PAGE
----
Document Type: Original Article
Introduction: Diabetes mellitus is a prevalent disease and its late diagnosis leads to
dangerous complications and even death. One of the serious complications of this disease
is diabetic retinopathy, the leading cause of blindness in the developed countries. Because
of slowly progressive nature and lack of symptoms in the early stages of the disease, it is
essential to predict the probability of developing diabetic retinopathy promptly to implement the appropriate therapy.
Methods: Our dataset contains 29 extracted features from 310 patients with types 2 diabetic disease, 155 patients of whom sufferred from diabetic retinopathy. The patients were selected randomly from Motahari clinic in Shiraz, Iran between 2013 and 2014. First, the genetic algorithm, (GA) as a feature selection process, was implemented to select the most informative features (high-risk factors) for prediction of diabetic retinopathy. Then, three well-known classifiers including k-nearest neighbors (kNN), support vector machine (SVM), and decision tree (DT) were applied to the optimized dataset for classification of the two mentioned groups.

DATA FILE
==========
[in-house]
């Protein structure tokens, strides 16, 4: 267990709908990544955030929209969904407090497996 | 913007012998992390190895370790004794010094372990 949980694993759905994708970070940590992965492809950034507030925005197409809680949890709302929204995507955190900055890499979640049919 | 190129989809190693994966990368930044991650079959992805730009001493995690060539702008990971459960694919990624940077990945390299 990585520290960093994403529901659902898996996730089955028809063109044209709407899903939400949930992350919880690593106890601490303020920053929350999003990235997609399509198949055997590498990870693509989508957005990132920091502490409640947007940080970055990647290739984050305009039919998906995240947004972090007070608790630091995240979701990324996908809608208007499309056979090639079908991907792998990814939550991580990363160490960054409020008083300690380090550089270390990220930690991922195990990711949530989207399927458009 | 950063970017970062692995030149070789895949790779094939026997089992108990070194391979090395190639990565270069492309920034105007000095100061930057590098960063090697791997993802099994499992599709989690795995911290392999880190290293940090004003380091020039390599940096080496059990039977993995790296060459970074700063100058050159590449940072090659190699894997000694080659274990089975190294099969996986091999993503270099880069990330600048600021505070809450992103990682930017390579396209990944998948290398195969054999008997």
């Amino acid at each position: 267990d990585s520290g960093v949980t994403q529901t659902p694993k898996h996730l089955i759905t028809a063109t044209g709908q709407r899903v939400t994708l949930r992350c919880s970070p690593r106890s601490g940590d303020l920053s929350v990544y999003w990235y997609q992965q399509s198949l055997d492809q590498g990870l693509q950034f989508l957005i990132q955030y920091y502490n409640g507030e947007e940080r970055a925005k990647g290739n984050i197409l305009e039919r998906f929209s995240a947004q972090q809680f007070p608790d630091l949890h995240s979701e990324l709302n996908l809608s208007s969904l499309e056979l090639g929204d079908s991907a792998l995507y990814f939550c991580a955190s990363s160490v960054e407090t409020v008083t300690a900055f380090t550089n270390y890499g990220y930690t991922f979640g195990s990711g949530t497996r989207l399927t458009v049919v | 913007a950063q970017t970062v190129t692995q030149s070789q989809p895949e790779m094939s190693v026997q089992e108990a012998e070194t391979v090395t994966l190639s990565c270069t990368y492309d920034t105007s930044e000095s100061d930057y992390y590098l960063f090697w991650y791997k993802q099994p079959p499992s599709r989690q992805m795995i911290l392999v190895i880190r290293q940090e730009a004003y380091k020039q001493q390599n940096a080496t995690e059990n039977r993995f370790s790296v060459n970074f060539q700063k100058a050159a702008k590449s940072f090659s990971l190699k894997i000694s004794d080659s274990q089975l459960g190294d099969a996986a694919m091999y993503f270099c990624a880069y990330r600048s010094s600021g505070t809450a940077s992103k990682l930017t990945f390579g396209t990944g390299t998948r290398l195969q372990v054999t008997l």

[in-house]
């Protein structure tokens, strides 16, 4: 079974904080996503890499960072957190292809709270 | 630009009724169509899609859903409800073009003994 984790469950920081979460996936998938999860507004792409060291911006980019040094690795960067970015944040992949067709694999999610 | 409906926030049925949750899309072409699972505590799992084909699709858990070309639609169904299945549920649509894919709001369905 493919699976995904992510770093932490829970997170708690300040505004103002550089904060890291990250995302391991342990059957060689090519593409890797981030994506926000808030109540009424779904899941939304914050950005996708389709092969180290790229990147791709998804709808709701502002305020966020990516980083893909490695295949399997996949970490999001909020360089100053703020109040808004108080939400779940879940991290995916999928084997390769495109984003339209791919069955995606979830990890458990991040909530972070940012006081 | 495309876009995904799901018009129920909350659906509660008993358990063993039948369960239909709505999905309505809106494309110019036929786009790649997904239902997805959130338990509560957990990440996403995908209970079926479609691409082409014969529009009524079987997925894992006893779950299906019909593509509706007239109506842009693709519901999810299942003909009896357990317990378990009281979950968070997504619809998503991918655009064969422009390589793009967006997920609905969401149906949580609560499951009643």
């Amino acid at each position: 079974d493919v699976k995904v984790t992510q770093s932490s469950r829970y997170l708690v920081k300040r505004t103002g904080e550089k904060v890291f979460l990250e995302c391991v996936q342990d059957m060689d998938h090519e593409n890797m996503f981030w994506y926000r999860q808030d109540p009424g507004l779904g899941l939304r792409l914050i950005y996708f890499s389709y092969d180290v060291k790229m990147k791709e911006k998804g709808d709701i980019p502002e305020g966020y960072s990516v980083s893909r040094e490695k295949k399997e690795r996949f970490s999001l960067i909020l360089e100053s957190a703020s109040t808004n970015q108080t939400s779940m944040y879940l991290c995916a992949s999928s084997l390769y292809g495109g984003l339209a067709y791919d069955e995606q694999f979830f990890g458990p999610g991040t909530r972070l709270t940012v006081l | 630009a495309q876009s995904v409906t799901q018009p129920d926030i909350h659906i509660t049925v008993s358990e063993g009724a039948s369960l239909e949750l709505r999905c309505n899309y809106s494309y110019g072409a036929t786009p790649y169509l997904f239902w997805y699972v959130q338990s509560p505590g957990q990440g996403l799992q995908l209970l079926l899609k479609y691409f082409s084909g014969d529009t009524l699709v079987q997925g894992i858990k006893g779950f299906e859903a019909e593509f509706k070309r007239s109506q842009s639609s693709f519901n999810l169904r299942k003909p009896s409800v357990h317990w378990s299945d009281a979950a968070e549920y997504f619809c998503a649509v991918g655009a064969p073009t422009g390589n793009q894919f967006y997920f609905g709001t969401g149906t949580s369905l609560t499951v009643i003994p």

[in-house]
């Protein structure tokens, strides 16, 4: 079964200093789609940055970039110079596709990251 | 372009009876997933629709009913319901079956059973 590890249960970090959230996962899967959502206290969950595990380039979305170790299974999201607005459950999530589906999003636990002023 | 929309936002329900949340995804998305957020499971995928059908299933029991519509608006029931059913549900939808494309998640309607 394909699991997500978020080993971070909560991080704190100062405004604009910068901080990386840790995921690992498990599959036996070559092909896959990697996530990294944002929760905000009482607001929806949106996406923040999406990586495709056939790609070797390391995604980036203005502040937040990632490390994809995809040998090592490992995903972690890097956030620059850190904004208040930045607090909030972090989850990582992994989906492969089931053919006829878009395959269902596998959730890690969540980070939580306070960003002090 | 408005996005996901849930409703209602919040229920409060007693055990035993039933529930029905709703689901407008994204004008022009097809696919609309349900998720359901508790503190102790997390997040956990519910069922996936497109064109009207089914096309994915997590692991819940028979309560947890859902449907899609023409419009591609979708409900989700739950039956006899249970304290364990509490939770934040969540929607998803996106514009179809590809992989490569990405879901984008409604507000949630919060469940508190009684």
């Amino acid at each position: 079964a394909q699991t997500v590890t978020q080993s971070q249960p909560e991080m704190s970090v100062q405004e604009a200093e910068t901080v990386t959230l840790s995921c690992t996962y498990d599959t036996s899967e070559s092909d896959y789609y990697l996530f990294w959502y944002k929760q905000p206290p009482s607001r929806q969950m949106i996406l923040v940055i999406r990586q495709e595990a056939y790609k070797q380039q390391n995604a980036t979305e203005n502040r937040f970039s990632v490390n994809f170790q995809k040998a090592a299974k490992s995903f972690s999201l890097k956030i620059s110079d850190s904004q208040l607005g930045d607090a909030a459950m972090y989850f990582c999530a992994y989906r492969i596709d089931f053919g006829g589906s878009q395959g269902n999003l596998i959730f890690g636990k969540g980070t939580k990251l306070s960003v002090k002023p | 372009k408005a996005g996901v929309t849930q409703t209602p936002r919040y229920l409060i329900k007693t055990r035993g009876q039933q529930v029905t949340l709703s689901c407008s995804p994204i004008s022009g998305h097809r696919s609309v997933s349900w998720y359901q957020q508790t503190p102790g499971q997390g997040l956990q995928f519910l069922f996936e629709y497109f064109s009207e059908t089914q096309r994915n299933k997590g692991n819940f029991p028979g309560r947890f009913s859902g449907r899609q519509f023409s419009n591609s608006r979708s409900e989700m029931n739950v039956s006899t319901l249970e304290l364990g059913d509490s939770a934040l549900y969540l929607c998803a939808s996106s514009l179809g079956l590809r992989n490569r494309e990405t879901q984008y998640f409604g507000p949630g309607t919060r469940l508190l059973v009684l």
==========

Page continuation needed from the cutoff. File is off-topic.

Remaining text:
Results: Our finding showed that GA selected 13 factors for better prediction of diabetic
retinopathy; these factors were the duration of the disease, history of stroke, family history, cardiac diseases, diabetic neuropathy, LDL, HDL, blood pressure, urine albumin, 2HPPG, HbA1c, FBS, and age. Given the selected risk factors, the classification accuracy was obtained 69.35%, 81.29% and 96.13% by SVM, DT, and kNN, respectively. Our results showed that kNN had the highest accuracy in the prediction of diabetic retinopathy compared to SVM and DT, and the difference between kNN and the other algorithms was statistically significant.
Conclusion: The proposed approach was compared and contrasted with recently reported
methods, and it was shown that a considerably enhanced performance was achieved. This
research may aid healthcare professionals to determine and individualize the required eye
screening interval for a given patient.